Back in 2000, director Peter Lord brought Aardman’s first full-length animated feature to the big screen. The film was Chicken Run, a glorious, funny, knowing piece of work, that broke $100m at the US box office and added even more around the world. The final tally? $224m, before a single DVD (or video, in its case) had been sold.
When Chicken Run hit big, I thought and hoped it would kickstart mainstream stop motion animated movies. Granted, it’s a labour-intensive process to make a stop motion movie, one that highlights any attempt to cheat. A stop motion film generally takes around five years to make, start to finish (although the animation itself takes less than half of that), but it also tends, usually, to be cheaper than a big, modern day CG fest. To put that into perspective, the soon-to-hit-UK cinemas ParaNorman was on the expensive side, costing just over $80m to make. Meanwhile, Ice Age: Continental Drift is reported to have cost $95m, Pixar’s Brave had a bill around $185m, although Universal’s The Lorax came in around $70m.
All that notwithstanding, Chicken Run proved not to be the breakthrough many of us had hoped. In fact, over a decade since it was first released, it’s still comfortably the biggest grossing stop motion animated film of all time. At the US box office alone, nothing has come within $25m of it.
Granted, there’s hardly been an abundance of stop motion movies. But there’s been Wallace & Gromit: The Curse Of The Were-Rabbit ($56m US gross), Tim Burton’s Corpse Bride ($53m), the wonderful Coraline ($75m) and Fantastic Mr Fox ($21m). Fortunately, Wallace & Gromit found far more favour elsewhere, but the others brought in non-US takings in line with their Stateside revenue.
Then, there’s Aardman’s The Pirates! In An Adventure With Scientists (or The Pirates! Band Of Misfits if you live in the US). This lovely movie, based on the book by Gideon Defoe, picked up strong reviews pretty much across the board when it was released earlier in the year. Rightly so, too. It’s a good, wonderful-looking family movie, that caters for pretty much every level of the audience. It’s very funny, too, as well as being a real work of art.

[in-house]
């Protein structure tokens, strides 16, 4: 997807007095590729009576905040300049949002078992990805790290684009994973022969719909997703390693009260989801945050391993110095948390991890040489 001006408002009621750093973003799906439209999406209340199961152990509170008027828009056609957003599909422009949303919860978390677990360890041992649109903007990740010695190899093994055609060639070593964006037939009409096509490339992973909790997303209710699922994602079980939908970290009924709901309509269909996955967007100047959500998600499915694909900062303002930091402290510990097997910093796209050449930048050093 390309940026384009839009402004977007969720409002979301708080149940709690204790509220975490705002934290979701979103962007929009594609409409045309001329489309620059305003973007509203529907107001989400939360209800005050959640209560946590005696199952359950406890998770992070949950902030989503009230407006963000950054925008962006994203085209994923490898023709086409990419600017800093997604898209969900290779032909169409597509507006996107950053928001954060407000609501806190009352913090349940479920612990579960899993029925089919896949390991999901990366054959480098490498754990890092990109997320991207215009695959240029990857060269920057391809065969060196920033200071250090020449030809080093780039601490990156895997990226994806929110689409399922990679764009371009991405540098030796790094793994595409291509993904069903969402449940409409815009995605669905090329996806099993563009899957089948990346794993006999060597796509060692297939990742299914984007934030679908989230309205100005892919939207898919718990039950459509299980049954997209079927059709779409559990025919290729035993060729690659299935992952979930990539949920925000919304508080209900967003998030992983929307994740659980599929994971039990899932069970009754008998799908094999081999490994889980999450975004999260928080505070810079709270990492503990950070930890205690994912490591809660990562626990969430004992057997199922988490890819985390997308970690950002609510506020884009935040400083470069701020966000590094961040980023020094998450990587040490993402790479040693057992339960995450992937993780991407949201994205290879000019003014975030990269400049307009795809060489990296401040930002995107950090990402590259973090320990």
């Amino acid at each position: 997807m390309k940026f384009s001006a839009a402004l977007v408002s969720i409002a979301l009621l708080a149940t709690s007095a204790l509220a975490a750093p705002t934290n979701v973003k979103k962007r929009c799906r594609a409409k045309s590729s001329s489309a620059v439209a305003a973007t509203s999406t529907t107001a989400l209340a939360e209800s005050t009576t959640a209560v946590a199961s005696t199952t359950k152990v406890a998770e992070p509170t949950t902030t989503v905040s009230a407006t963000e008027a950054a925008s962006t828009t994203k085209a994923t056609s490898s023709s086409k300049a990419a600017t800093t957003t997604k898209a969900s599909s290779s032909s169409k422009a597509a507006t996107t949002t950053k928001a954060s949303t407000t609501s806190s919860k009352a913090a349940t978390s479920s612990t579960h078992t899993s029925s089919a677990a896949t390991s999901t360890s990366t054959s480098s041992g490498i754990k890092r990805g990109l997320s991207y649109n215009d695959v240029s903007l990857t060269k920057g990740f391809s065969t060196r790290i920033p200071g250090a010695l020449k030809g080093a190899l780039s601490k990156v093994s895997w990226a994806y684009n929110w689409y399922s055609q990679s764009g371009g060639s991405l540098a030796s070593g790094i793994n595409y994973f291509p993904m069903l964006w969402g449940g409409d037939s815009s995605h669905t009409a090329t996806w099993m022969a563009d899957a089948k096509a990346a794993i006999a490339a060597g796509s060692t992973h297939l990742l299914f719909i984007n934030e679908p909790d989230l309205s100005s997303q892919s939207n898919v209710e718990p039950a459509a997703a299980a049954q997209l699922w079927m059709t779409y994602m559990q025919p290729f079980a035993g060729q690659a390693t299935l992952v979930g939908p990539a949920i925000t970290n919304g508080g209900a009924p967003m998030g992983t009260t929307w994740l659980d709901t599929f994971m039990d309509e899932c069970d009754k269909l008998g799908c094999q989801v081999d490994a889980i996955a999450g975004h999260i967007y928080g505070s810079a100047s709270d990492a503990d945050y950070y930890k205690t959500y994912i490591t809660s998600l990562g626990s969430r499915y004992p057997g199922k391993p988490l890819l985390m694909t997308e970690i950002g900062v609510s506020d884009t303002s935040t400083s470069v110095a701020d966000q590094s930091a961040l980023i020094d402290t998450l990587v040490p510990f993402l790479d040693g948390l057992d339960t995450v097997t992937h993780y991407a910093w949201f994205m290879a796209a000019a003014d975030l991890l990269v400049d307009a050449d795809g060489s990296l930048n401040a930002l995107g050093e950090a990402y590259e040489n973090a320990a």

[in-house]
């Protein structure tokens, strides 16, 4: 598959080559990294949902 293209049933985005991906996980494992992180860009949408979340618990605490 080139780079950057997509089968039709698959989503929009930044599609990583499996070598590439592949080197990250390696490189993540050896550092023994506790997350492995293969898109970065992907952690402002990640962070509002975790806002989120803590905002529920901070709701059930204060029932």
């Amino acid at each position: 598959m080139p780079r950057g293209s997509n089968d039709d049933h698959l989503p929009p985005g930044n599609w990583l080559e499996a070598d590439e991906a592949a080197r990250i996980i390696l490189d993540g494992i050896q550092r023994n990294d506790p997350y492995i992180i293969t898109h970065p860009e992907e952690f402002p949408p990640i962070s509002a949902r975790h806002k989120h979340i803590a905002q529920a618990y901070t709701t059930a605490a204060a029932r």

In the UK, appreciating that Aardman isn’t shy about its Britishness, the film did well. But go further afield, and the numbers were disappointing. It did okay in Australia, France, Germany, Italy and China. But pretty much everywhere else, it stuttered. In the US, its gross was a measly, and borderline insulting, $31m (by comparison, the not-very-good CG take on The Lorax has taken $214m in America).
It’s not just The Pirates!, either. What about ParaNorman? It arrives in UK cinemas this week, again off the back of strong reviews. But it, too, has really struggled to make a dent in America. The current count, appreciating lots of factors affect this, sits at $45m. It’ll do well to break $100m worldwide, and we can but hope that the company behind it, Laika, is not discouraged by the film’s performance thus far. It’s a strong movie that deserves better.
Next up to have a try will be Tim Burton’s Frankenweenie, his stop motion updating of his brilliant short film of 1984. Filmed at 3 Mills Studios in the UK, it’s a movie that’s cost around $85m, is primarily in black and white, and you suspect might too have an uphill struggle to make much of a commercial dent, no matter how strong the reviews turn out to be.